Lionel Messi made his debut for FC Barcelona 10 years ago. At Grantland, Brian Phillips assesses his career thus far.
The irony of that goal against Getafe, in retrospect, is that he’s not the next Maradona; he’s nothing like Maradona. Maradona was all energy, right on the surface; watching Messi is like watching someone run in a dream. Like Cristiano Ronaldo, Maradona jumped up to challenge you; if you took the field against him, he wanted to humiliate you, to taunt you. Messi plays like he doesn’t know you’re there. His imagination is so perfectly fused with his technique that his assumptions can obliterate you before his skill does.
He has always seemed oddly nonthreatening for someone with a legitimate claim to being the best soccer player in history. He seems nice, and maybe he is. (He goes on trial for tax evasion soon; it is impossible to believe he defrauded authorities on purpose, because it is impossible to believe that he manages his finances at all.) On the pitch, though, this is deceptive. It’s an artifact of his indifference to your attention. He doesn’t notice whether or not you notice. His greatness is nonthreatening because it is so elusive, even though its elusiveness is what makes it a threat.
Messi is only 27, holds or is within striking distance of all sorts of all-time records, and I’m already sad about his career ending. This is big talk, perhaps nonsense, but Messi might be better at soccer than Michael Jordan was at basketball. I dunno, I was bummed when Jordan retired (well, the first two times anyway), but with Messi, thinking about his retirement, it seems to me like soccer will lose something special that it will never ever see again.
Lionel Messi has scored 234 goals in his short career (he’s only 24), making him the top goal scorer in all competitions for FC Barcelona. Here are all of them.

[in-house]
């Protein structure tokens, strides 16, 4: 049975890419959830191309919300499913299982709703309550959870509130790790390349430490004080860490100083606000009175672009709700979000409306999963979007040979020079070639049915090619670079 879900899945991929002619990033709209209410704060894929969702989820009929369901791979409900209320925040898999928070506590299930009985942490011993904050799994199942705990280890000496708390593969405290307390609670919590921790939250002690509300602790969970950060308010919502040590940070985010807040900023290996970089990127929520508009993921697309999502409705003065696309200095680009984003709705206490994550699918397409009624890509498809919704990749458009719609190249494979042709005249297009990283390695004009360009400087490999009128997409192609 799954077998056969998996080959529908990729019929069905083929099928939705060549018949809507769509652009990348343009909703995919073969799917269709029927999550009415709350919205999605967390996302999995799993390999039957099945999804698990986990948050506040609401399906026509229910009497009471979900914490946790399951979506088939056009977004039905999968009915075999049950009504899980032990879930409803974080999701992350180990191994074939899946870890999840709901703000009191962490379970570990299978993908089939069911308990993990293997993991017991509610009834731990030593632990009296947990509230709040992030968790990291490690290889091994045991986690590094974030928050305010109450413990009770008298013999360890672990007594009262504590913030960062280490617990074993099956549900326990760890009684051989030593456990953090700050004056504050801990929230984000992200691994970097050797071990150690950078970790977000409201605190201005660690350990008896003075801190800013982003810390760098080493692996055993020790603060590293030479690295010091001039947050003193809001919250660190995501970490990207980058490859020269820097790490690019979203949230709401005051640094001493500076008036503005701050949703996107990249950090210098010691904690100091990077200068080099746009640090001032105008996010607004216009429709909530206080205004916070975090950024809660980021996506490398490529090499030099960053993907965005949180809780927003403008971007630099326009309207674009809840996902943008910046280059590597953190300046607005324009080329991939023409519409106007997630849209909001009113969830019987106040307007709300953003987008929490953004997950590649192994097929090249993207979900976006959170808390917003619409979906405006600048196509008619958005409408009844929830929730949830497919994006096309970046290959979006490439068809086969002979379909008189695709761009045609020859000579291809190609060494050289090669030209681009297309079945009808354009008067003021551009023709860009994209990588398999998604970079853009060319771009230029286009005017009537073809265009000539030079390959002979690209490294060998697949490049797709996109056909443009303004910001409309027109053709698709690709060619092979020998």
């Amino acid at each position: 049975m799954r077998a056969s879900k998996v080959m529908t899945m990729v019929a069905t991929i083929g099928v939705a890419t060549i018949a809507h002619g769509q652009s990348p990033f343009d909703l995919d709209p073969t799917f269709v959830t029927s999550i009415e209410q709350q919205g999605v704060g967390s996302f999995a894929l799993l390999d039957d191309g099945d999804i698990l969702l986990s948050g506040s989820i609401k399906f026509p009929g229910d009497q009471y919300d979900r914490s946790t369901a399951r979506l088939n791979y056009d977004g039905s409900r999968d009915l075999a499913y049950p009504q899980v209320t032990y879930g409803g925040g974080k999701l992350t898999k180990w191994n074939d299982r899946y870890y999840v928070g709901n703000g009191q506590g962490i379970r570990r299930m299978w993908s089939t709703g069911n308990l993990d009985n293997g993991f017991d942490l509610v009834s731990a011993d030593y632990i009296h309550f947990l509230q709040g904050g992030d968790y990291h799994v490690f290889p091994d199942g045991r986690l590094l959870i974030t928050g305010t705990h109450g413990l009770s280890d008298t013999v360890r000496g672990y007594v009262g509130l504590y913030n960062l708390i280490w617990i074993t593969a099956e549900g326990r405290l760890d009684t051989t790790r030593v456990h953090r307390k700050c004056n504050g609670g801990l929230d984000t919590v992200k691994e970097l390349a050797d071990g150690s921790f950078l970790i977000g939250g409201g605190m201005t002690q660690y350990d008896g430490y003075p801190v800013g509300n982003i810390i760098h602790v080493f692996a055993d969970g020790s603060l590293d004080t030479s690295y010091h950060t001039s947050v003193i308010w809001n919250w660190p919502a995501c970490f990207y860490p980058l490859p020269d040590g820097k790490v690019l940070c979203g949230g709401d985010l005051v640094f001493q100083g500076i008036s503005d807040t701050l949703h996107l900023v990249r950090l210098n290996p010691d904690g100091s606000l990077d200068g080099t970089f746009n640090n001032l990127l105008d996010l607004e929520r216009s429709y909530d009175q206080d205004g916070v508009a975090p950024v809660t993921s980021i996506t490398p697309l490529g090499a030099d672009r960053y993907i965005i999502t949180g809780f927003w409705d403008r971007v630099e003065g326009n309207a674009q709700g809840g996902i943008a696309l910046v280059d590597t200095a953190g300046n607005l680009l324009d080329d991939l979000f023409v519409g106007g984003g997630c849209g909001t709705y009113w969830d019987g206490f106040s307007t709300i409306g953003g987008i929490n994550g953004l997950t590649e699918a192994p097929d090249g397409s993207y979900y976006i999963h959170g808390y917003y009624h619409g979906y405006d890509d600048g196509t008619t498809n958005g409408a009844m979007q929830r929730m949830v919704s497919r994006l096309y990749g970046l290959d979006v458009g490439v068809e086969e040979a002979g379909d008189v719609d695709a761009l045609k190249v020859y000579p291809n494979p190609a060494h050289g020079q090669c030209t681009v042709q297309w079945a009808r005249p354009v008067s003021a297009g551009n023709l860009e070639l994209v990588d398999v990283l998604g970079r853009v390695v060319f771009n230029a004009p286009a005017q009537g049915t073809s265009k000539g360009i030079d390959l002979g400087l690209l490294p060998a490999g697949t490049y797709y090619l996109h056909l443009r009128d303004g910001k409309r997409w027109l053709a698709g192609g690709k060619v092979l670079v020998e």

What strikes me about this video, aside from the crappy quality, is that the type of goals Messi scores are not generally what you see from other top scorers. Think of the booming balls of Ronaldo for instance, which may break the sound barrier on their way into the back of the net. Many of Messi’s goals often don’t look like much. They’re chips and slow rollers and even the fast ones aren’t that fast. But what’s apparent in watching goal after goal of his is that what Messi lacks in pace, he more than makes up with quickness, placement, and timing. It’s a bit mesmerising…I can only imagine how it feels as an opposing keeper to watch the same thing happening right in front of you. (via devour)
ps. I also enjoyed reading this piece by Simon Kuper on Barcelona’s Secret to Soccer Success.
Barcelona start pressing (hunting for the ball) the instant they lose possession. That is the perfect time to press because the opposing player who has just won the ball is vulnerable. He has had to take his eyes off the game to make his tackle or interception, and he has expended energy. That means he is unsighted, and probably tired. He usually needs two or three seconds to regain his vision of the field. So Barcelona try to dispossess him before he can give the ball to a better-placed teammate.
In the next two and a half weeks, Spain’s two best soccer teams — FC Barcelona and Real Madrid — play each other four times. There was today’s regular season La Liga game, April 20’s Copa del Rey final, and then two semifinal games in the Champions League, the European championship. As Mike Madden said on Twitter:
Barça-Madrid 4 times in 18 days. Would be like if Michigan and Ohio State played every week for a month, and everyone in U.S. was an alum.
Lionel Messi won the inaugural men’s 2010 FIFA Ballon d’Or today, given to the best soccer player in 2010. The award was created for 2010 by merging France Football’s Ballon d’Or and the FIFA World Player of the Year award, both of which Messi won last year as well.
FIFA also named the World XI team, the best eleven players in the world by position (kinda like the NFL’s All-Pro team). Amazingly, six of the eleven are from a single team, Spain’s FC Barcelona. (All three of the finalists for the Ballon d’Or were from Barcelona as well.)
I’ve been watching Barcelona this year and I’m not sure professional American sports has seen anything like what this team is1. On paper, they’re the best team on the planet by a wide margin (and that includes the World Cup-winning Spanish team, where several players — but not, notably, Messi — overlap) and in practice they’re almost as good. Many of the players coming off the bench could start on just about any other team in Europe. But they still have to play the games and having six of the best eleven players on the planet doesn’t guarantee wins, especially in a strongly team-oriented sport like soccer. Still lots of fun to watch them play, though.
 Maybe the Yankees in the 30s or 40s. Or the Celtics in the 60s. But neither of those teams had the three best players in the world on their rosters. ↩